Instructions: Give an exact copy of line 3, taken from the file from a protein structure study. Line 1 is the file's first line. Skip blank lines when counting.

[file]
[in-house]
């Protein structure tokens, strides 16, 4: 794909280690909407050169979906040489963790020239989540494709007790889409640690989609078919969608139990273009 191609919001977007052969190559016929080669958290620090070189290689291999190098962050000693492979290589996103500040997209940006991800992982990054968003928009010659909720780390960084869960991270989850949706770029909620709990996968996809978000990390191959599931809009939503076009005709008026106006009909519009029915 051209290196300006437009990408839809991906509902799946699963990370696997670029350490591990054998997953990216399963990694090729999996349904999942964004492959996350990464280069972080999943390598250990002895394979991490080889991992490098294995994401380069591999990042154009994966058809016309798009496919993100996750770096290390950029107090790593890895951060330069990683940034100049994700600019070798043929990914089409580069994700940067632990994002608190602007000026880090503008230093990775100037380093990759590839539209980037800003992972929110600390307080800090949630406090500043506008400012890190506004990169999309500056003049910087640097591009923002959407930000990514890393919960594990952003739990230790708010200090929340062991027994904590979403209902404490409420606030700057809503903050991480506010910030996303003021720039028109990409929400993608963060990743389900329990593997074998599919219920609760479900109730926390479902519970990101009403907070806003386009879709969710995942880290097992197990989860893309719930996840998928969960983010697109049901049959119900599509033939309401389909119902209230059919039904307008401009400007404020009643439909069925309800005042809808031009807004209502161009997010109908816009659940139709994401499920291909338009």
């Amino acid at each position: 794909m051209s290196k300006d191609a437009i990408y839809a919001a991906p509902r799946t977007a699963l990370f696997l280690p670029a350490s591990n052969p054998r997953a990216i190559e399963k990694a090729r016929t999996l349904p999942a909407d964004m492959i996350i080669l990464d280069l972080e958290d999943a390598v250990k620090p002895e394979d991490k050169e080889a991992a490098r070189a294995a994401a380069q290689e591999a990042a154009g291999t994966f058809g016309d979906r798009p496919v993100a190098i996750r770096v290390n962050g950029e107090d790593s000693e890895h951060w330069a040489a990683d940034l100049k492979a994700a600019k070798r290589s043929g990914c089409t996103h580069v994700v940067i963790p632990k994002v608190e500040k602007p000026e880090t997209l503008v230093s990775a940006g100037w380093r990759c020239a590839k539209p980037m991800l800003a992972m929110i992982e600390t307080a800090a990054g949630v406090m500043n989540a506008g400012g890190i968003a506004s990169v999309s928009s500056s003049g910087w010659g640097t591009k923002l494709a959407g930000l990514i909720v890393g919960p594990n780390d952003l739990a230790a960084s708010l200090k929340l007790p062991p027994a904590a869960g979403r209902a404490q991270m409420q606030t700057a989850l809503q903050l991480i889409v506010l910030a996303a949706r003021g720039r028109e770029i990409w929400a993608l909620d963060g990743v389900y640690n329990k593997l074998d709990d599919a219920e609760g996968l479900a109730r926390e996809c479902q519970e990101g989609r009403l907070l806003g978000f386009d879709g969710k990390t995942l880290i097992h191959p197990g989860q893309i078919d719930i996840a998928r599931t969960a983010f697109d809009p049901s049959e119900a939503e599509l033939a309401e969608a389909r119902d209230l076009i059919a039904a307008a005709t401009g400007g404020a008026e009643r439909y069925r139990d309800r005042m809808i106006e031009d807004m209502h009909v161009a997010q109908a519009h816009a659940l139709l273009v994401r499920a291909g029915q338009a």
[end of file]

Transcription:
């Amino acid at each position: 794909m051209s290196k300006d191609a437009i990408y839809a919001a991906p509902r799946t977007a699963l990370f696997l280690p670029a350490s591990n052969p054998r997953a990216i190559e399963k990694a090729r016929t999996l349904p999942a909407d964004m492959i996350i080669l990464d280069l972080e958290d999943a390598v250990k620090p002895e394979d991490k050169e080889a991992a490098r070189a294995a994401a380069q290689e591999a990042a154009g291999t994966f058809g016309d979906r798009p496919v993100a190098i996750r770096v290390n962050g950029e107090d790593s000693e890895h951060w330069a040489a990683d940034l100049k492979a994700a600019k070798r290589s043929g990914c089409t996103h580069v994700v940067i963790p632990k994002v608190e500040k602007p000026e880090t997209l503008v230093s990775a940006g100037w380093r990759c020239a590839k539209p980037m991800l800003a992972m929110i992982e600390t307080a800090a990054g949630v406090m500043n989540a506008g400012g890190i968003a506004s990169v999309s928009s500056s003049g910087w010659g640097t591009k923002l494709a959407g930000l990514i909720v890393g919960p594990n780390d952003l739990a230790a960084s708010l200090k929340l007790p062991p027994a904590a869960g979403r209902a404490q991270m409420q606030t700057a989850l809503q903050l991480i889409v506010l910030a996303a949706r003021g720039r028109e770029i990409w929400a993608l909620d963060g990743v389900y640690n329990k593997l074998d709990d599919a219920e609760g996968l479900a109730r926390e996809c479902q519970e990101g989609r009403l907070l806003g978000f386009d879709g969710k990390t995942l880290i097992h191959p197990g989860q893309i078919d719930i996840a998928r599931t969960a983010f697109d809009p049901s049959e119900a939503e599509l033939a309401e969608a389909r119902d209230l076009i059919a039904a307008a005709t401009g400007g404020a008026e009643r439909y069925r139990d309800r005042m809808i106006e031009d807004m209502h009909v161009a997010q109908a519009h816009a659940l139709l273009v994401r499920a291909g029915q338009a």